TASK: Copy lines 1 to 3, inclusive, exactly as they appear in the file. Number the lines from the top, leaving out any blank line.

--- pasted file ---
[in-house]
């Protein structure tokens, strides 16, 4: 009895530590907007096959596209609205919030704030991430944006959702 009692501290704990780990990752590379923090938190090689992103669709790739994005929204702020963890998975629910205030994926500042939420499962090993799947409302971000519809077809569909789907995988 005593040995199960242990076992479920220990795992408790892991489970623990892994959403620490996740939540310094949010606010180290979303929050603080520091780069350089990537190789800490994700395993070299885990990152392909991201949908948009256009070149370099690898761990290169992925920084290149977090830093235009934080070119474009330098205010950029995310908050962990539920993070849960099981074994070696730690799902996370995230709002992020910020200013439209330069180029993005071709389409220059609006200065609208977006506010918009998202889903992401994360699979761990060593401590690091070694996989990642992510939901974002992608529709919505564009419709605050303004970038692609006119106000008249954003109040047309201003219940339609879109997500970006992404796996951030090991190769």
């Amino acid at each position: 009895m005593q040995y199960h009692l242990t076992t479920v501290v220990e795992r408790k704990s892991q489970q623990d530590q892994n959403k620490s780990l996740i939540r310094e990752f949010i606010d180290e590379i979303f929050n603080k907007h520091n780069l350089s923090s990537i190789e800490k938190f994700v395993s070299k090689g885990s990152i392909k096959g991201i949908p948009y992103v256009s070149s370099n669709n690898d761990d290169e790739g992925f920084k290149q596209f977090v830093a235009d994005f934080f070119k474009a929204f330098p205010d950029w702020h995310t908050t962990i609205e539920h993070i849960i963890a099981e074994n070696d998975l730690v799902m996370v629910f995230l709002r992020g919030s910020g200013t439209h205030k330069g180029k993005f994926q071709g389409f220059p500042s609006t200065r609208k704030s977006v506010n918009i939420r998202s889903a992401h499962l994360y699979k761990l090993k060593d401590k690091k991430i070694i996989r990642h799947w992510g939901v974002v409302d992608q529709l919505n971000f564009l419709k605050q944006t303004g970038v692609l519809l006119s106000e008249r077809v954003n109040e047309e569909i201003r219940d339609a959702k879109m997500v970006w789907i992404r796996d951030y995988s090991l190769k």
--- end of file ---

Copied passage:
[in-house]
């Protein structure tokens, strides 16, 4: 009895530590907007096959596209609205919030704030991430944006959702 009692501290704990780990990752590379923090938190090689992103669709790739994005929204702020963890998975629910205030994926500042939420499962090993799947409302971000519809077809569909789907995988 005593040995199960242990076992479920220990795992408790892991489970623990892994959403620490996740939540310094949010606010180290979303929050603080520091780069350089990537190789800490994700395993070299885990990152392909991201949908948009256009070149370099690898761990290169992925920084290149977090830093235009934080070119474009330098205010950029995310908050962990539920993070849960099981074994070696730690799902996370995230709002992020910020200013439209330069180029993005071709389409220059609006200065609208977006506010918009998202889903992401994360699979761990060593401590690091070694996989990642992510939901974002992608529709919505564009419709605050303004970038692609006119106000008249954003109040047309201003219940339609879109997500970006992404796996951030090991190769």
């Amino acid at each position: 009895m005593q040995y199960h009692l242990t076992t479920v501290v220990e795992r408790k704990s892991q489970q623990d530590q892994n959403k620490s780990l996740i939540r310094e990752f949010i606010d180290e590379i979303f929050n603080k907007h520091n780069l350089s923090s990537i190789e800490k938190f994700v395993s070299k090689g885990s990152i392909k096959g991201i949908p948009y992103v256009s070149s370099n669709n690898d761990d290169e790739g992925f920084k290149q596209f977090v830093a235009d994005f934080f070119k474009a929204f330098p205010d950029w702020h995310t908050t962990i609205e539920h993070i849960i963890a099981e074994n070696d998975l730690v799902m996370v629910f995230l709002r992020g919030s910020g200013t439209h205030k330069g180029k993005f994926q071709g389409f220059p500042s609006t200065r609208k704030s977006v506010n918009i939420r998202s889903a992401h499962l994360y699979k761990l090993k060593d401590k690091k991430i070694i996989r990642h799947w992510g939901v974002v409302d992608q529709l919505n971000f564009l419709k605050q944006t303004g970038v692609l519809l006119s106000e008249r077809v954003n109040e047309e569909i201003r219940d339609a959702k879109m997500v970006w789907i992404r796996d951030y995988s090991l190769k």